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There's no end to bathroom add-ons
Luxury continues to shape today's bathroom design, as hot tubs, fancier showers, rustic stone tile and high-end fixtures rule the day.
As busy home buyers look for a personal retreat, they are increasingly using their creativity in the master bathroom. Many are modeling their bathrooms after hotels and resorts, adding luxurious steam showers, multiple shower heads and a bubbling whirlpool tub for relaxation. The result is a mini-spa experience any time of day or night.
"People are still spending a lot of money on upgrades for the master bath," said Peggy Holloway, design counselor for Ferris Homes. "That's where they start their day and end their day."
If space allows, most buyers are adding both a shower and bathtub. The large soaking or whirlpool tub becomes one focal point in the room and is adjacent to the shower stall. While the shower stall is considered the more functional area, it still is equipped with fancy body sprays and designer tile.
Others are focusing all the attention on the bathtub.
"Bathtubs are no longer being shoved in the corner," Holloway said. "They're in the middle of the room and are a focal point."
The tub might have a rich wood base that is rectangular. Or some "free-floating" bathtubs are modeled after the old fashioned claw-foot tubs found in vintage homes.
The claw-foot bathtubs often are paired with a decorative faucet mounted from the wall, while the more contemporary bathtubs have a sleek faucet mounted on the tub deck.
These bathtub and shower areas also are being accented with large vanities, often with furniture detailing. While a single, 24- or 36-inch vanity might have sufficed years ago, it is seen as too limiting today.
Many people are looking for larger vanities for storage and ease of use. The vanities often are accented with vertical molding, distressed finishes and furniture-styled legs. Many bathroom vanities are 60 inches wide and may be topped with a granite or marble slab.
"It's seems like a necessity," said Carmelo Buttitta, sales manager for Keating Development. "People are looking for a double vanity because you have a lot of husbands and wives getting ready together in the bathroom."
Accordingly, a popular layout provides a "his" and "her" bathroom design, which offers private space for each person.
The floor also is a place to showcase luxury, whether the surface is limestone, granite or marble, or perhaps a tile that resembles stone. Many porcelain tiles do a good job of mimicking the character found in natural stone. There also are tiles that resemble wood.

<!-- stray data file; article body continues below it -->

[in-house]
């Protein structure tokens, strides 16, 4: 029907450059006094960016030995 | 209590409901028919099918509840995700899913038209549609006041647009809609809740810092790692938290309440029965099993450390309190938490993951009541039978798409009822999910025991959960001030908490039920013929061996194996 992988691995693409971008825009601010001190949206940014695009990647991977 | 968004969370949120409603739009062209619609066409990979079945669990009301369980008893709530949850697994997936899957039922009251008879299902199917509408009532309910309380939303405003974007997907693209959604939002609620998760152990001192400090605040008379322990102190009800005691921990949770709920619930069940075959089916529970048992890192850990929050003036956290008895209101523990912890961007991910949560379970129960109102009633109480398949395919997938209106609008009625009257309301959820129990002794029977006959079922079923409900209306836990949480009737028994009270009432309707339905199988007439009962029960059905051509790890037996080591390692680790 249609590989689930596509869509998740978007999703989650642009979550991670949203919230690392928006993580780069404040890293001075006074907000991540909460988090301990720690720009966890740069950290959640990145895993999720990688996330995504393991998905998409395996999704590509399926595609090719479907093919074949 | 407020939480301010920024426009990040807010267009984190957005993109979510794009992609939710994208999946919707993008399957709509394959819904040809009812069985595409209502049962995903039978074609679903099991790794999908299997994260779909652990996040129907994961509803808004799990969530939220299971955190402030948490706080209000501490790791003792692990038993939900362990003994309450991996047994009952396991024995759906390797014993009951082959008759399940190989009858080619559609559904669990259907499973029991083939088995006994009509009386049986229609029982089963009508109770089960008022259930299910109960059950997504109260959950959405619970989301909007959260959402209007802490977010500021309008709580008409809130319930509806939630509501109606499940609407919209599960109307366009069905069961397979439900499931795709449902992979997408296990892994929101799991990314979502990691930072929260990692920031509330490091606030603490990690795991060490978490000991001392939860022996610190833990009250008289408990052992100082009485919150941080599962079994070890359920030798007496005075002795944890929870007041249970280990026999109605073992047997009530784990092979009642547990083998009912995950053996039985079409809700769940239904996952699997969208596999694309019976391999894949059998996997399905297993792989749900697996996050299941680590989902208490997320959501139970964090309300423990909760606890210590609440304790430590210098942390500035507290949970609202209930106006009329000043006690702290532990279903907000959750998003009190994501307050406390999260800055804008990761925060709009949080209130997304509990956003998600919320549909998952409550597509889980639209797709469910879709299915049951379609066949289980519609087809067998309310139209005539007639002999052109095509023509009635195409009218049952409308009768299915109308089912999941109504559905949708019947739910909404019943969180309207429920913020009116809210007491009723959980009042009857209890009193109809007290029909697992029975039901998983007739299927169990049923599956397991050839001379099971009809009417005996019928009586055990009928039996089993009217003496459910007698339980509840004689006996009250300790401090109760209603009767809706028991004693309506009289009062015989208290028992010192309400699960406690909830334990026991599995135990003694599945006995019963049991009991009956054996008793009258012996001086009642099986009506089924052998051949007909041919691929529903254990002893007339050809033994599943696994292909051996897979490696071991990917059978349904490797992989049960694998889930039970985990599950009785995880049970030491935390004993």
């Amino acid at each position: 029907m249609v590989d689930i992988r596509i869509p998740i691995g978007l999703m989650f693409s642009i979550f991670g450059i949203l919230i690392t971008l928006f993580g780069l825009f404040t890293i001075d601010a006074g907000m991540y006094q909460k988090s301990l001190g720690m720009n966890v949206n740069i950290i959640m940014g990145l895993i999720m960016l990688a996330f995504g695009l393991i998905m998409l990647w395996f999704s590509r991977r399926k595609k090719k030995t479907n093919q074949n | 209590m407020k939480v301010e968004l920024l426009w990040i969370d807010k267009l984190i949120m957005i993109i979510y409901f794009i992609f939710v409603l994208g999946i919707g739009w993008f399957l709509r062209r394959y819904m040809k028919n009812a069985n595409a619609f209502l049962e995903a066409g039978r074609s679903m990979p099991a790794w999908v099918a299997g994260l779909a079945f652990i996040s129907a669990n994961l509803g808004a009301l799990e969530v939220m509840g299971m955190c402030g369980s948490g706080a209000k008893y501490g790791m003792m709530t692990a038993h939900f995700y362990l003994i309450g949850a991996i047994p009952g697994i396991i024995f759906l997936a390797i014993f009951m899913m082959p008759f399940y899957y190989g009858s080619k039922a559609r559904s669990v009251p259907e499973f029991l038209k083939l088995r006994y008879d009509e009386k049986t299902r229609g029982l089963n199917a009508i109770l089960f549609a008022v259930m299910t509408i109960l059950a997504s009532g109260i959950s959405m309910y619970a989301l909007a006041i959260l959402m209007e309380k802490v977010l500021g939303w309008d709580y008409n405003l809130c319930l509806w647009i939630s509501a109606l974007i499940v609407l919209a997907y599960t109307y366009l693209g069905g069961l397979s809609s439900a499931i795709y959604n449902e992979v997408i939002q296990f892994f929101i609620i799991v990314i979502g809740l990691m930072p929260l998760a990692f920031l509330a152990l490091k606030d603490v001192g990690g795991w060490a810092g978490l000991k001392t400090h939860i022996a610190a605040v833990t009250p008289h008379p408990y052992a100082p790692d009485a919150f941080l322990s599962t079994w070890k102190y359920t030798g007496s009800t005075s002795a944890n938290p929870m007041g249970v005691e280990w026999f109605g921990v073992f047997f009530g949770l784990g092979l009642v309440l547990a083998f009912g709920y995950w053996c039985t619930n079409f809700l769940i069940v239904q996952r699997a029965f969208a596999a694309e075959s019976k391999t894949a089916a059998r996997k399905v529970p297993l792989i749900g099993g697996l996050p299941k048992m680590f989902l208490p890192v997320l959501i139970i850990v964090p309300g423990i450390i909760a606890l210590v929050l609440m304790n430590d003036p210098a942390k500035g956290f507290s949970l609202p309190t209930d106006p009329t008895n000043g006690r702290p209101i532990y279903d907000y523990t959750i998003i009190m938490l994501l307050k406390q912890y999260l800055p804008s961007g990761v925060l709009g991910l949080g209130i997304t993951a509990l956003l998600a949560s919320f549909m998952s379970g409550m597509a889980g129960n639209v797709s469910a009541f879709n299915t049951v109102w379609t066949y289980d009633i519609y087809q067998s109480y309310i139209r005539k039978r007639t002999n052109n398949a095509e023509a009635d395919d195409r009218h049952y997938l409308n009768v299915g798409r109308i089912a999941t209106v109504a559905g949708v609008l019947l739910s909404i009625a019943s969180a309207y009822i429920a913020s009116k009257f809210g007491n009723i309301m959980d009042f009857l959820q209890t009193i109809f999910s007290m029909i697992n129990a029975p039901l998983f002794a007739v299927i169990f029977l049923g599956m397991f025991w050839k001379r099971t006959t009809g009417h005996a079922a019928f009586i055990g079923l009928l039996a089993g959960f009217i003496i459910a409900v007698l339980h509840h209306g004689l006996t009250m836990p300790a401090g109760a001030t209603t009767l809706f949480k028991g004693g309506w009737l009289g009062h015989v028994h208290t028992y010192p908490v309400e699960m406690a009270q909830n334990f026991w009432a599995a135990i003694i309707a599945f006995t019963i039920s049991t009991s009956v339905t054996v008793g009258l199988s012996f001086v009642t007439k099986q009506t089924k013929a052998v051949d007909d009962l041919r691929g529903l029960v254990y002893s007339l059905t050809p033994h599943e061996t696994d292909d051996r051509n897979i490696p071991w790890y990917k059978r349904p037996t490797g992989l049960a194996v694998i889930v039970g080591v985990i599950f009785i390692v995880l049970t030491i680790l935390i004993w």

"With porcelain tile, you can get an oak look, a bamboo look or a weathered walnut," Holloway said. "It's just a different look and a great alternative to hardwood floors."
Once all the components are in place, it's time to add in some technology. The same flat-screen televisions and surround sound that have taken over the family room and basement are being added in the master bathroom.
Some buyers add a large television above a whirlpool tub or have a small one added on a shelf that can be seen from the shower. Surround sound then is piped into the bathroom through a few well-placed speakers.
The finishing touch for many luxury bathrooms comes in the form of heat flowing under the floor. Those who cringe at the thought of walking onto cold tiles after a hot shower can crank up the heat before turning on the water.
Radiant heating can be installed under many floor surfaces and is added when the floor is built. It can be connected to a boiler and run off the main heating system or can employ an electric mat placed under the floor. With either method, the homeowner can turn on the heat as needed to take the chill out of those early spring mornings.
"The electric mat is meant for a small area, like one bathroom," said Curtis Perlman, project manager for Empeco Custom Builders.
A larger, hydronic system connects to the boiler, he said, "and, for cost purposes, we recommend homeowners do several rooms."
With hydronic heat, the floor will remain cold unless the boiler is running. Those who want heated floors during the spring or summer months might prefer electric heating, which can be turned on any time.
As the master bathroom becomes more luxurious, the overall spa environment continues to grow. Some extend their pampering beyond the bathroom into an adjacent sitting area or workout room.
"People are building these bathrooms where they can have a workout room around the corner," said Donna Stembridge, a vice president and owner of Stembridge Builders Inc. "The room is big enough for a treadmill and bicycle and they can jump right into the shower after working out."
With all this luxury around the house, why go on vacation?
Allison E. Beatty is a Chicago-area freelance writer. If you have questions or information to share regarding new home buyers' product and design choices, write to Choices c/o Chicago Tribune, New Homes Section, 435 N. Michigan Ave., 4th Floor, Chicago, IL 60611. Or, e-mail:firstname.lastname@example.org.